SAN JOSE, Calif — An update of the Bluetooth specification released today enables location services accurate to within 10 centimeters thanks to a new direction-finding capability. It arrives as a separate draft standard is nearly ready for an even faster and more accurate capability using ultra-wideband (UWB) radio, geared for use in smartphones.
Bluetooth 5.1 describes ways to determine location using multiple antennas at either the transmitter or receiver. It uses measures of signal phase and amplitude to measure location, though profiles for application developers are still being finished.
In mid-March, the IEEE 802.15.4z standard for UWB should be in a stable draft form, opening the door for silicon designs. It enables location measures within a single centimeter and resolves in a nanosecond, a rate faster than Bluetooth.
Smartphone giants Apple and Samsung have been active in the .4z meetings also attended by Huawei, leading some to suggest that the capability could be integrated in handsets within two years. NXP has also been active since the group started a year ago, giving rise to speculation that UWB could come into phones though an integrated NFC chip.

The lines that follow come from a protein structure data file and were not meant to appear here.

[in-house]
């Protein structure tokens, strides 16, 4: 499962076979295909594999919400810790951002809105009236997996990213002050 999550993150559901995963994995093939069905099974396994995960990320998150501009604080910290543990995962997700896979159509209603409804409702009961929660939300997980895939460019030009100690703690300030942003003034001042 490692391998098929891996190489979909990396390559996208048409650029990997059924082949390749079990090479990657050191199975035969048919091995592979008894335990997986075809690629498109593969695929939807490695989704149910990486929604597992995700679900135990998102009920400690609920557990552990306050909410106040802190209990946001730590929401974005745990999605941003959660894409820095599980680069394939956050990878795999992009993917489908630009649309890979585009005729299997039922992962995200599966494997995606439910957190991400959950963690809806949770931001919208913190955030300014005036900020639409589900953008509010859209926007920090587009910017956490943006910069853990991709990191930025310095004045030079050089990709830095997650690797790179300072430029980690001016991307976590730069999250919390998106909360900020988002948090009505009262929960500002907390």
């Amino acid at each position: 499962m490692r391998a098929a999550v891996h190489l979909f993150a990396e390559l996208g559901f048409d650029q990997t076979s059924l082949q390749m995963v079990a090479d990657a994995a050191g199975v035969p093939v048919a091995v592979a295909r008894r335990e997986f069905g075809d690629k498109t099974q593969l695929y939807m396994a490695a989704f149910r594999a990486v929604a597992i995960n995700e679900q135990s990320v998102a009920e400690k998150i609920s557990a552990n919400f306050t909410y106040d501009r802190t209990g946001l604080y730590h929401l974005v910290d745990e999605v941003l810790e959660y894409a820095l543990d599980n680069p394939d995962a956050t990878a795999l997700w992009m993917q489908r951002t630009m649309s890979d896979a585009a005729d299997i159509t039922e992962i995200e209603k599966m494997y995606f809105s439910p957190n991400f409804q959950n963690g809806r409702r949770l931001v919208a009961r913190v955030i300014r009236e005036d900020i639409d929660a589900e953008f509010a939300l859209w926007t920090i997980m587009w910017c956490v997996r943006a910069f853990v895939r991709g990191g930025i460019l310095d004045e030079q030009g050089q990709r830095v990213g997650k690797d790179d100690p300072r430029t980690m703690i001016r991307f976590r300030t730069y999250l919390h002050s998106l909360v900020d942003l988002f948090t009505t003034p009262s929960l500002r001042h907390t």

“Consumer electronics applications are always hard to guess before they are available,” but handsets are already home to many different radios with different uses, said Benjamin Rolfe, vice chair of the .4z group and a tech consultant with Blind Creek Associates.
Rolfe is also chief technologist of the UWB Alliance, launched last year with help from Decawave, which already supplies UWB chips for location services in embedded systems. 3DB Access, a UWB chip provider in Zurich, has also been active in the .4z group.
An example of one of the timing methods the UWB standard uses. (Source: IEEE 802.15.4z)
The IEEE group’s website said that the spec targets a range of up to 100 meters. To get there, it defines enhancements to the coding, preamble, and modulation of the existing 15.4 physical layer and related media access controller.